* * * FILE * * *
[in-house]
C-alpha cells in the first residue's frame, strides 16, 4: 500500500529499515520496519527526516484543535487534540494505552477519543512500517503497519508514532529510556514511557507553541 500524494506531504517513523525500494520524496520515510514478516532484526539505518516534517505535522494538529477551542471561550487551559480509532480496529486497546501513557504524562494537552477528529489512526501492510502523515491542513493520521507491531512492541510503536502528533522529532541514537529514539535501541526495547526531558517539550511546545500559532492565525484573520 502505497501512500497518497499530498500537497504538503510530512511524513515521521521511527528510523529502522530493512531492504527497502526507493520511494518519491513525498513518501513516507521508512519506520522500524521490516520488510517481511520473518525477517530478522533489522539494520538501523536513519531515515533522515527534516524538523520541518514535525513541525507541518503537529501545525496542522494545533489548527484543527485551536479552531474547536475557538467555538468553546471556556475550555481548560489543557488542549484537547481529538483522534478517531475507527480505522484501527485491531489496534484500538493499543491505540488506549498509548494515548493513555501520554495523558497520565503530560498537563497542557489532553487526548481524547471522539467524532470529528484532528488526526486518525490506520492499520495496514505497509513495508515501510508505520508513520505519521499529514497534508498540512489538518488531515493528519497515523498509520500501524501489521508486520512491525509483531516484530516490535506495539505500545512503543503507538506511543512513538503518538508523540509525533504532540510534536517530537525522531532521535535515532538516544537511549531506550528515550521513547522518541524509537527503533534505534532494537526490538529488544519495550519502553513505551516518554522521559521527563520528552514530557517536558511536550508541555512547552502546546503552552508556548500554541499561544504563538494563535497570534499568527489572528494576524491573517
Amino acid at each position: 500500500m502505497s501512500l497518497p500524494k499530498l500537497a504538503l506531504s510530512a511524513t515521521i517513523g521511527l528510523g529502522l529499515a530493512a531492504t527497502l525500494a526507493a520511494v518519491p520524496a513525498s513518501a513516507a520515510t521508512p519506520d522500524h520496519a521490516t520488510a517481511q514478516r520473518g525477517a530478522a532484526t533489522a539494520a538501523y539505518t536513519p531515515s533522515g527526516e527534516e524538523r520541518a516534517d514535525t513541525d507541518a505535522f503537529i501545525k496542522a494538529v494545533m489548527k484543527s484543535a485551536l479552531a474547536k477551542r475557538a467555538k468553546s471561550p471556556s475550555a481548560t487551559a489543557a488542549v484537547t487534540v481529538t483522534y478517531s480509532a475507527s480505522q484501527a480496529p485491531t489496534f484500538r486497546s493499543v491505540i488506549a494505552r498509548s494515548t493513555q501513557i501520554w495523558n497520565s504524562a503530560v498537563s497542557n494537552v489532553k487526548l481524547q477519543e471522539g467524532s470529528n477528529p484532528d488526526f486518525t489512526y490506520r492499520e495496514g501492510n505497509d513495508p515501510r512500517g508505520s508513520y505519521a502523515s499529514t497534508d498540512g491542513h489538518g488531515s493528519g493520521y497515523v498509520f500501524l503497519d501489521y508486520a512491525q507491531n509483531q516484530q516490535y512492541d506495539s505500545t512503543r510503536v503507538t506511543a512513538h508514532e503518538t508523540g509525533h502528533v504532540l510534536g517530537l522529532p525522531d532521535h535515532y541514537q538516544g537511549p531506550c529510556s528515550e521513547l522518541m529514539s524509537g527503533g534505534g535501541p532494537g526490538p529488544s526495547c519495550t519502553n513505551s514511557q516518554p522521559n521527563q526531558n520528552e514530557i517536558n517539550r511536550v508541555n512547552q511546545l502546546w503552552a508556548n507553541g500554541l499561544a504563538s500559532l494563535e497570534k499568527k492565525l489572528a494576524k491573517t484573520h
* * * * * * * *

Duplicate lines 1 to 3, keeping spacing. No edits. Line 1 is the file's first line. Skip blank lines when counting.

[in-house]
C-alpha cells in the first residue's frame, strides 16, 4: 500500500529499515520496519527526516484543535487534540494505552477519543512500517503497519508514532529510556514511557507553541 500524494506531504517513523525500494520524496520515510514478516532484526539505518516534517505535522494538529477551542471561550487551559480509532480496529486497546501513557504524562494537552477528529489512526501492510502523515491542513493520521507491531512492541510503536502528533522529532541514537529514539535501541526495547526531558517539550511546545500559532492565525484573520 502505497501512500497518497499530498500537497504538503510530512511524513515521521521511527528510523529502522530493512531492504527497502526507493520511494518519491513525498513518501513516507521508512519506520522500524521490516520488510517481511520473518525477517530478522533489522539494520538501523536513519531515515533522515527534516524538523520541518514535525513541525507541518503537529501545525496542522494545533489548527484543527485551536479552531474547536475557538467555538468553546471556556475550555481548560489543557488542549484537547481529538483522534478517531475507527480505522484501527485491531489496534484500538493499543491505540488506549498509548494515548493513555501520554495523558497520565503530560498537563497542557489532553487526548481524547471522539467524532470529528484532528488526526486518525490506520492499520495496514505497509513495508515501510508505520508513520505519521499529514497534508498540512489538518488531515493528519497515523498509520500501524501489521508486520512491525509483531516484530516490535506495539505500545512503543503507538506511543512513538503518538508523540509525533504532540510534536517530537525522531532521535535515532538516544537511549531506550528515550521513547522518541524509537527503533534505534532494537526490538529488544519495550519502553513505551516518554522521559521527563520528552514530557517536558511536550508541555512547552502546546503552552508556548500554541499561544504563538494563535497570534499568527489572528494576524491573517
Amino acid at each position: 500500500m502505497s501512500l497518497p500524494k499530498l500537497a504538503l506531504s510530512a511524513t515521521i517513523g521511527l528510523g529502522l529499515a530493512a531492504t527497502l525500494a526507493a520511494v518519491p520524496a513525498s513518501a513516507a520515510t521508512p519506520d522500524h520496519a521490516t520488510a517481511q514478516r520473518g525477517a530478522a532484526t533489522a539494520a538501523y539505518t536513519p531515515s533522515g527526516e527534516e524538523r520541518a516534517d514535525t513541525d507541518a505535522f503537529i501545525k496542522a494538529v494545533m489548527k484543527s484543535a485551536l479552531a474547536k477551542r475557538a467555538k468553546s471561550p471556556s475550555a481548560t487551559a489543557a488542549v484537547t487534540v481529538t483522534y478517531s480509532a475507527s480505522q484501527a480496529p485491531t489496534f484500538r486497546s493499543v491505540i488506549a494505552r498509548s494515548t493513555q501513557i501520554w495523558n497520565s504524562a503530560v498537563s497542557n494537552v489532553k487526548l481524547q477519543e471522539g467524532s470529528n477528529p484532528d488526526f486518525t489512526y490506520r492499520e495496514g501492510n505497509d513495508p515501510r512500517g508505520s508513520y505519521a502523515s499529514t497534508d498540512g491542513h489538518g488531515s493528519g493520521y497515523v498509520f500501524l503497519d501489521y508486520a512491525q507491531n509483531q516484530q516490535y512492541d506495539s505500545t512503543r510503536v503507538t506511543a512513538h508514532e503518538t508523540g509525533h502528533v504532540l510534536g517530537l522529532p525522531d532521535h535515532y541514537q538516544g537511549p531506550c529510556s528515550e521513547l522518541m529514539s524509537g527503533g534505534g535501541p532494537g526490538p529488544s526495547c519495550t519502553n513505551s514511557q516518554p522521559n521527563q526531558n520528552e514530557i517536558n517539550r511536550v508541555n512547552q511546545l502546546w503552552a508556548n507553541g500554541l499561544a504563538s500559532l494563535e497570534k499568527k492565525l489572528a494576524k491573517t484573520h